"Well, my first thought was to get that rope off. It looked—"

He stopped, his face twitching.

"But Harry, he went up to him, and he said, 'No, he's dead all right, and we'd better not touch anything.' So we went downstairs.

"She was still sitting that same way. 'Has anybody been notified?' I asked. 'No,' says she, unconcerned.

"'Who did this, Mrs. Wright?' said Harry. He said it businesslike, and she stopped pleatin' at her apron. 'I don't know,' she says. 'You don't know?' says Harry. 'Weren't you sleepin' in the bed with him?' 'Yes,' says she, 'but I was on the inside.' 'Somebody slipped a rope round his neck and strangled him, and you didn't wake up?' says Harry. 'I didn't wake up,' she said after him.

"We may have looked as if we didn't see how that could be, for after a minute she said, 'I sleep sound.'

"Harry was going to ask her more questions, but I said maybe that weren't our business; maybe we ought to let her tell her story first to the coroner or the sheriff. So Harry went fast as he could over to High Road—the Rivers' place, where there's a telephone."

"And what did she do when she knew you had gone for the coroner?" The attorney got his pencil in his hand all ready for writing.

"She moved from that chair to this one over here"—Hale pointed to a small chair in the corner—"and just sat there with her hands held together and looking down. I got a feeling that I ought to make some conversation, so I said I had come in to see if John wanted to put in a telephone; and at that she started to laugh, and then she stopped and looked at me—scared."

At sound of a moving pencil the man who was telling the story looked up.

"I dunno—maybe it wasn't scared," he hastened; "I wouldn't like to say it was. Soon Harry got back, and then Dr. Lloyd came, and you, Mr. Peters, and so I guess that's all I know that you don't."

* * *

He said that last with relief, and moved a little, as if relaxing. Every one moved a little. The county attorney walked toward the stair door.

"I guess we'll go upstairs first—then out to the barn and around there."

He paused and looked around the kitchen.

"You're convinced there was nothing important here?" he asked the sheriff. "Nothing that would—point to any motive?"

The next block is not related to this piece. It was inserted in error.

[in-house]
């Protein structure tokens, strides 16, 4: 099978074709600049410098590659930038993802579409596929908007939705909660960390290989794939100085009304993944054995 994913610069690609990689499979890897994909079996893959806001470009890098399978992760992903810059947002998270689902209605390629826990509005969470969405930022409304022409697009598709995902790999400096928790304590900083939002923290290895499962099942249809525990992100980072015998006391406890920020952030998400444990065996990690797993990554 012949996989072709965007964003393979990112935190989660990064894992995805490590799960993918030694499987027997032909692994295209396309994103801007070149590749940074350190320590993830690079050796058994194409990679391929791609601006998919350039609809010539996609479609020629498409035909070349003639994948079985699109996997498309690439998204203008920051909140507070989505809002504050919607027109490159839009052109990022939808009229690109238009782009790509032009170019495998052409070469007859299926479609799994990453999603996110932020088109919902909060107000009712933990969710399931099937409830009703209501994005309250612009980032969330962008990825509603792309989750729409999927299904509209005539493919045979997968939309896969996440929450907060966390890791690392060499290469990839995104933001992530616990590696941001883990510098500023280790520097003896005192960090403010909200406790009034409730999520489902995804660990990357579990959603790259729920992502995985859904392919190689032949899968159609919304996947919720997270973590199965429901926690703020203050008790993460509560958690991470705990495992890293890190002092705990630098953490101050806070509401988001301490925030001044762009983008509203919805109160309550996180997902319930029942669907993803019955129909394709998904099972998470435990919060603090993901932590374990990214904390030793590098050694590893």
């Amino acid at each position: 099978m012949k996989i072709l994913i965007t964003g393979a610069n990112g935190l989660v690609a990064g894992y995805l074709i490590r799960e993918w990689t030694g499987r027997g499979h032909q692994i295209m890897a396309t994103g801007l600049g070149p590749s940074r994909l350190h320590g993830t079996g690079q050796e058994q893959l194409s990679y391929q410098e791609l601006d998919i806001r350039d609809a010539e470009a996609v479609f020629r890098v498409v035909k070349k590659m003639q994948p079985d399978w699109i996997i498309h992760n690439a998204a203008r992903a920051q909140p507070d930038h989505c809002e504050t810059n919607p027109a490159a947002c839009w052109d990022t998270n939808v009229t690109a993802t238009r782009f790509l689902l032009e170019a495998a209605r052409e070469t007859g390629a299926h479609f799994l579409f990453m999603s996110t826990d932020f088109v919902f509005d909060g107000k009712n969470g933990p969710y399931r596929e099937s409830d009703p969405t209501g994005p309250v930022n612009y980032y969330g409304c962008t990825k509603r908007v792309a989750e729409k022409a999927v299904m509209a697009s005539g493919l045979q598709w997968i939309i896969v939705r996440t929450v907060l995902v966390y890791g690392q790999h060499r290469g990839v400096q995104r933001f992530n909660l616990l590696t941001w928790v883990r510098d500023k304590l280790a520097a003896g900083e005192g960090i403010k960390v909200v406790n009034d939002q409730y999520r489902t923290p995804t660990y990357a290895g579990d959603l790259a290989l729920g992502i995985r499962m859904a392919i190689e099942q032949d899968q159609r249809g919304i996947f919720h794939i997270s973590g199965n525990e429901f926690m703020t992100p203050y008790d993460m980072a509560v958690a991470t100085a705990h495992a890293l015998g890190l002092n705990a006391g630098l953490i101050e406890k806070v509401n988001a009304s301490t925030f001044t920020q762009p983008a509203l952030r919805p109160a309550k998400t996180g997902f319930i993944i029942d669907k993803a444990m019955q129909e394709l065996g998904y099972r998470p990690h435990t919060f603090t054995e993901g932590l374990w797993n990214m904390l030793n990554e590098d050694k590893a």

The sheriff too looked all around, as if to re-convince himself.

"Nothing here but kitchen things," he said, with a little laugh for the insignificance of kitchen things.

The county attorney was looking at the cupboard—a peculiar, ungainly structure, half closet and half cupboard, the upper part of it being built in the wall, and the lower part just the old-fashioned kitchen cupboard. As if its queerness attracted him, he got a chair and opened the upper part and looked in. After a moment he drew his hand away sticky.

"Here's a nice mess," he said resentfully.

The two women had drawn nearer, and now the sheriff's wife spoke.

"Oh—her fruit," she said, looking to Mrs. Hale for sympathetic understanding. She turned back to the county attorney and explained: "She worried about that when it turned so cold last night. She said the fire would go out and her jars might burst."

Mrs. Peters' husband broke into a laugh.

"Well, can you beat the women! Held for murder and worrying about her preserves!"

The young attorney set his lips.

"I guess before we're through with her she may have something more serious than preserves to worry about."

"Oh, well," said Mrs. Hale's husband, with good-natured superiority, "women are used to worrying over trifles."

The two women moved a little closer together. Neither of them spoke. The county attorney seemed suddenly to remember his manners—and think of his future.

"And yet," said he, with the gallantry of a young politician, "for all their worries, what would we do without the ladies?"

The women did not speak, did not unbend. He went to the sink and began washing his hands. He turned to wipe them on the roller towel—whirled it for a cleaner place.

"Dirty towels! Not much of a housekeeper, would you say, ladies?"

He kicked his foot against some dirty pans under the sink.

"There's a great deal of work to be done on a farm," said Mrs. Hale stiffly.

"To be sure. And yet"—with a little bow to her—"I know there are some Dickson County farm-houses that do not have such roller towels." He gave it a pull to expose its full length again.

"Those towels get dirty awful quick. Men's hands aren't always as clean as they might be."